Info-tech

IBM losing its ‘top employer’ mojo in India

Sangeetha Chengappa Bengaluru | Updated on January 11, 2018 Published on July 25, 2017

IBM, which once pioneered employee-friendly policies such as ‘work from home’, is now asking thousands of employees to report to office   -  Arunangsu Roy Chowdhury

Tech giant rolling back ‘work from home’ policy

IBM, once the top multinational employer of choice in India, is at risk of falling off that pedestal. The $80-billion tech giant, which had an estimated headcount of 1.3 lakh employees in 2010, is now down to 90,000 employees across 22 cities.

And given that like most multinationals, 10-15 per cent of these are contract staff, the full-time employee headcount may be only 80,000, internal and external sources told BusinessLine.

No longer a big recruiter

“IBM has been absent from serious campus hiring programmes in the past 3-4 years, except for a few hundreds now and then,” said B S Murthy, CEO, OneTech Ventures India Pvt Ltd, a HR tech company, who has hired employees in bands 6 to 10 for IBM from 2006 to 2013.

“The company’s mojo of a top employer no longer exists, with hardly any organisational branding or corporate communications initiatives in recent years. They are practically shut off from the world,” Murthy added. The company that once pioneered employee-friendly policies like ‘work from home’ is now pulling it back, and is asking thousands of its employees to report to office. In line with its global policy, IBM has tightened its stance in India too.

“IBMers from several departments have been asked to report to office, I’m dreading the day when my boss will tell me to report to office; the commute will kill me,” said Rashmi ( name changed), a band 6 employee.

One IBM’ policy

BusinessLine sought IBM’s response, but the company said it would not like to comment on the emailed queries.

A senior-level executive from IBM explained: “In areas like domestic sales, we are following the ‘One IBM’ policy by bringing together employees from several locations in Delhi, Noida and Gurugram together in one location for better coordination, resolution and teamwork.”

When IBMers in band 10 and above were found misusing perks like car maintenance allowance, by changing tyres and upholstery on a whim, the company withdrew it. Employees now pay for tea/coffee, which was earlier being provided for free, revealed another insider.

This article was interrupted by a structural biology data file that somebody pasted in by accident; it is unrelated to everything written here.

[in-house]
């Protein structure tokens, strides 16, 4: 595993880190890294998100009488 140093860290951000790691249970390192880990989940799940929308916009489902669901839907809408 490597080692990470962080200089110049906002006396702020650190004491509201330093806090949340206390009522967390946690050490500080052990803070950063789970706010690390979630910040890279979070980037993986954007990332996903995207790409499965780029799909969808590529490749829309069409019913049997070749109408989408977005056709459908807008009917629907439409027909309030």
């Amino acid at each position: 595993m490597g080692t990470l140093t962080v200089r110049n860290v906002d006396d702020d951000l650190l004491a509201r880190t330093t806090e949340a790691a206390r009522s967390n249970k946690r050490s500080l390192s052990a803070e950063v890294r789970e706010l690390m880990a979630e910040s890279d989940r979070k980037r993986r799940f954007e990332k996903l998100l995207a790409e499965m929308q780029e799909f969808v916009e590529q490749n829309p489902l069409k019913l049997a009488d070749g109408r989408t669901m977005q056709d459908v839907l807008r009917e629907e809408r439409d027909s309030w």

Analysts tracking IBM said 30 per cent of IBM India employees work from home. “Several organisations are looking to lay off employees by revoking their ‘work from home’ policy,” said one of them, on condition of anonymity.

In the Future of Work 2017 study by Greyhound Knowledge Group, for which 1,056 global organisations were interviewed, 93 per cent said they were implementing/planning to invest in technologies like Mobile Device/Application Management to allow employees to be connected in real time.

Rollback

“However a dozen Fortune 500 companies, who are thought leaders, are looking to curtail or completely remove work-from-home for employees, citing issues of data security, sensitive processes and cyber threats,” notes Anshoo Nandwaani, VP & Principal Analyst, Greyhound Research.

Anil Bhasin, Managing Director – India & SAARC, Palo Alto Networks India said, “Organisations must invest in building a preventive security architecture that will identify and authenticate legitimate users, make sure they have access to relevant applications alone, and scan all content to clear them of known and unknown threats.”

Employees, he said, “can then work off-premise, out of a hotel’s internet network when they are travelling or even from a home network, without jeopardising the organisations’ data security or falling prey to cyber threats.”

Published on July 25, 2017
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